How well do you comply with data protection law:
an assessment for small business owners and sole traders
1. Do you have a record of what personal data you hold? Do you know what you use it for?
• Have you thought about what information comes into, through and out of your business?
• Does this information include personal data about your customers? This could include names and addresses of people you deliver goods to, contacts you use for telemarketing, and members’ enrolment details.
• Do you know why you collect and hold personal data?
• Have you made a record of the personal data you hold, what you do with it and why you hold it?
Why you hold personal data needs to fit into one of the six lawful bases for processing. Our guidance and interactive tool can tell you more about the different lawful bases.
Do your records include the following information:
○ The type of data you have, such as names and email addresses.
○ How you got the data, such as on paper forms or through your website.
○ Why you have the data.
○ How long you’ve had the data or will keep it.
○ If you share the data.
○ If the data is ‘special category data’ or sensitive data, such as medical information.
2. Do people know you have their personal data and understand how you use it?
• Do you tell people how you use their personal data?
• Do you tell people if you’re sharing their data?
• Do you tell people what you plan to do with their data either in paper form, such as using leaflets or posters, or online through a privacy notice or statement?
If so, does this privacy notice or statement include all the below information:
○ The name of your business and the person responsible for data protection.
○ Why you hold the personal data (your lawful basis) and what you do with it.
○ Where you got the data from.
○ Who you share the data with and how you do this, including any sharing outside the UK.
○ How long you keep the data for.
○ How people can request access to, or correction or deletion of, their data.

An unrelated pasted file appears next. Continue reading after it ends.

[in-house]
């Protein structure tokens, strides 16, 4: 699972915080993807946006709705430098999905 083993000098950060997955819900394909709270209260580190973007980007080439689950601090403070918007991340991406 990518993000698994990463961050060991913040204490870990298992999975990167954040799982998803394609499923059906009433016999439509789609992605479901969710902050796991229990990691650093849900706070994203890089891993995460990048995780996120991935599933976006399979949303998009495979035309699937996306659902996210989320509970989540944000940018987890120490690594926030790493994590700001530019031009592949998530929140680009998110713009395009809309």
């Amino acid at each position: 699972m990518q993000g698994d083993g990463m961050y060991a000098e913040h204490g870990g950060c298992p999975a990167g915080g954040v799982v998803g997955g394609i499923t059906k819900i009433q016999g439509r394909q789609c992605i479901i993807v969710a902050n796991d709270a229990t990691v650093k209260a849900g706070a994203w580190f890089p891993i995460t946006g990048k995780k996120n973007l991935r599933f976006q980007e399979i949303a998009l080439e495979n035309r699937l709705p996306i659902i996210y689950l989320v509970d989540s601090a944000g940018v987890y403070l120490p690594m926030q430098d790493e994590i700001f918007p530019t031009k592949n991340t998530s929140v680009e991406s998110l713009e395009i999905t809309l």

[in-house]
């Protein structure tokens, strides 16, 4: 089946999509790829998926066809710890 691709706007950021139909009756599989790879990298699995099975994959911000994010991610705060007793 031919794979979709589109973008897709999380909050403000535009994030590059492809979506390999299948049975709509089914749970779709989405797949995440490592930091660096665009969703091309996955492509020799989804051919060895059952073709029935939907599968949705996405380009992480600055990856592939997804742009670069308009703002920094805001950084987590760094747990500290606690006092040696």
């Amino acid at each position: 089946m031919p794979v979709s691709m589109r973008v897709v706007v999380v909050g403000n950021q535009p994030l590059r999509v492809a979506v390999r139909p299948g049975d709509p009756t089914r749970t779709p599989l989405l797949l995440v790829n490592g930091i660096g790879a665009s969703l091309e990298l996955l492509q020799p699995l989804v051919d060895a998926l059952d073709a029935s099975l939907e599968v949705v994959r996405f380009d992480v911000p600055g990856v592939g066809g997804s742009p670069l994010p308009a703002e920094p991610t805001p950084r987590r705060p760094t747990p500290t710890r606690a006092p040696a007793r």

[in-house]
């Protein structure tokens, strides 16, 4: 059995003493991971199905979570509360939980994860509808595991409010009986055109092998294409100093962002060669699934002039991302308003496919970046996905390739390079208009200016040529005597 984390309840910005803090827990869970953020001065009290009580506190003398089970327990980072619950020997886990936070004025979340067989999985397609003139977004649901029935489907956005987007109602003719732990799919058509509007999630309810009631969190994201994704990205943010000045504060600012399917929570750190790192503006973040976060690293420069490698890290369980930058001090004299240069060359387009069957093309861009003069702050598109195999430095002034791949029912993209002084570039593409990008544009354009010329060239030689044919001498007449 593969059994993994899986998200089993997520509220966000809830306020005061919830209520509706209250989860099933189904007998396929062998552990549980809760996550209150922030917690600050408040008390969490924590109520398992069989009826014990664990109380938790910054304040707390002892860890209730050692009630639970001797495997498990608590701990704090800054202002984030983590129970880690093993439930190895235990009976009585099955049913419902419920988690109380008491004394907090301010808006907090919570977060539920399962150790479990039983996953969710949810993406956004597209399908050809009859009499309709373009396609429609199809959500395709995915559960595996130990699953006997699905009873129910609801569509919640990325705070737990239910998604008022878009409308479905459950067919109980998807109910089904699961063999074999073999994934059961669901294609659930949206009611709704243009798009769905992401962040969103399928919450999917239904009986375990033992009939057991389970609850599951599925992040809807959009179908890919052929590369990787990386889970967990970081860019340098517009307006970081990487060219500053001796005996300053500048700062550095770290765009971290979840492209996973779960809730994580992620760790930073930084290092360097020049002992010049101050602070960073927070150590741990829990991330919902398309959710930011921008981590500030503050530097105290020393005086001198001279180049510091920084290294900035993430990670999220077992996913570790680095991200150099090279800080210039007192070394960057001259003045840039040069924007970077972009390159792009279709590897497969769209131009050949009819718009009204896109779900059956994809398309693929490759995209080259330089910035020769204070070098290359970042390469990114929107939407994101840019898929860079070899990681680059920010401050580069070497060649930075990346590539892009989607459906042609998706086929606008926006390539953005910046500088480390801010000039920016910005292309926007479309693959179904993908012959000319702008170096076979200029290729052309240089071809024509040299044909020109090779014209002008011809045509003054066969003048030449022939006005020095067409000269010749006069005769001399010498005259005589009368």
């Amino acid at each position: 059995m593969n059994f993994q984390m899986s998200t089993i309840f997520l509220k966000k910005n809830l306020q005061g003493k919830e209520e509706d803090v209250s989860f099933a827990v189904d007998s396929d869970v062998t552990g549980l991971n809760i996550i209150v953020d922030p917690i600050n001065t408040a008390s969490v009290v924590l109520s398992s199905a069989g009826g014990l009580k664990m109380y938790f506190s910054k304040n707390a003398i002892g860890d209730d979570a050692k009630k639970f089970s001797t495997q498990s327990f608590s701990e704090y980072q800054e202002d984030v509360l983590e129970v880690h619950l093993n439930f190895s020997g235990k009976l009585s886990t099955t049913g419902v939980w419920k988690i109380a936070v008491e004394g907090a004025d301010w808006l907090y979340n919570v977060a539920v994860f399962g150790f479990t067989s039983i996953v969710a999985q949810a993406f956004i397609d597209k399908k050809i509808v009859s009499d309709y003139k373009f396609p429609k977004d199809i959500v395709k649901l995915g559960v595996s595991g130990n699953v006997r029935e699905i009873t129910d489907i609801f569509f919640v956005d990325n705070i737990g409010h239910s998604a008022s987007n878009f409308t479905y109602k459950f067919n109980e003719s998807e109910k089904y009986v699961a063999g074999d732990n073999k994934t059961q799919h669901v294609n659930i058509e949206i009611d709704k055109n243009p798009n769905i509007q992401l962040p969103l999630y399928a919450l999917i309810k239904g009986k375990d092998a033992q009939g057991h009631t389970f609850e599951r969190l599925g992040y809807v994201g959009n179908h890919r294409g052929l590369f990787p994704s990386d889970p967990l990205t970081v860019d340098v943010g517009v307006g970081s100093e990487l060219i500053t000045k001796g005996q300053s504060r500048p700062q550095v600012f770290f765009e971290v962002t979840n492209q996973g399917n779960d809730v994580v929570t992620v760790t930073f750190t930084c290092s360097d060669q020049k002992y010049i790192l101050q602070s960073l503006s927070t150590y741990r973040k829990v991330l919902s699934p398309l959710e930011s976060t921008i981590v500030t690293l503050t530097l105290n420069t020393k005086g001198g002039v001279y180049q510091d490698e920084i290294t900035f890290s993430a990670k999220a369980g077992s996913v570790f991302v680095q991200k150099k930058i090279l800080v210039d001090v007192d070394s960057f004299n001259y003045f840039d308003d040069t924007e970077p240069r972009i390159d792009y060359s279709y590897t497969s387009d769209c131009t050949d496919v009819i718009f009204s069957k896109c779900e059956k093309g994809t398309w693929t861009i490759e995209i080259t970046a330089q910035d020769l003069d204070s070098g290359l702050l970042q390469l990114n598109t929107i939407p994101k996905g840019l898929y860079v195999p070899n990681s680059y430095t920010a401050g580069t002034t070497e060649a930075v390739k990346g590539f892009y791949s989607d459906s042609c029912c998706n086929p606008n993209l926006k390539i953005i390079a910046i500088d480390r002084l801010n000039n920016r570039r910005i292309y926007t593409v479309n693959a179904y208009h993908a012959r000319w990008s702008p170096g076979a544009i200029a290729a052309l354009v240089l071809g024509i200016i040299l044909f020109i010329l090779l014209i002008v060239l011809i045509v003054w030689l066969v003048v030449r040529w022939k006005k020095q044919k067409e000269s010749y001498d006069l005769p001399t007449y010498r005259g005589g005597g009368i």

○ How to complain to the ICO.
○ Whether you make automated decisions or do profiling based on the data you hold.
3. Do you only collect the personal data you need?
• Do you only collect the personal data you need to work with and use?
• Do you make sure people know the difference between information they need to provide and information that is optional?
Ashley is a window cleaner. He collects his customers’ names and addresses, which he needs to be able to clean their windows.
Ashley would also like to collect his customers’ email addresses so he can email their bills instead of posting them through their front doors. As this is not necessary for him to carry out his services, he tells his customers that giving him this information is optional.
4. Do you only keep personal data for as long as it is needed?
• Have you decided and documented how long you will hold the personal data you collect?
• Do you refresh or destroy personal data after specified periods of time?
• Do you securely delete or destroy personal data as soon as you no longer need it?
Peter is a newsagent. He collects the name, address and phone number of his customers, as well as their weekly newspaper orders and details of their payments.
Peter creates a document that details what personal data he collects and how long he holds it (the retention period). At the end of the retention period, he securely destroys the data by shredding it.
He also annually checks the personal data he holds to make sure everything has been deleted at the end of its retention period.
5. Do you keep personal data accurate and up to date?
• Do you regularly check that the personal data you hold is accurate and up to date?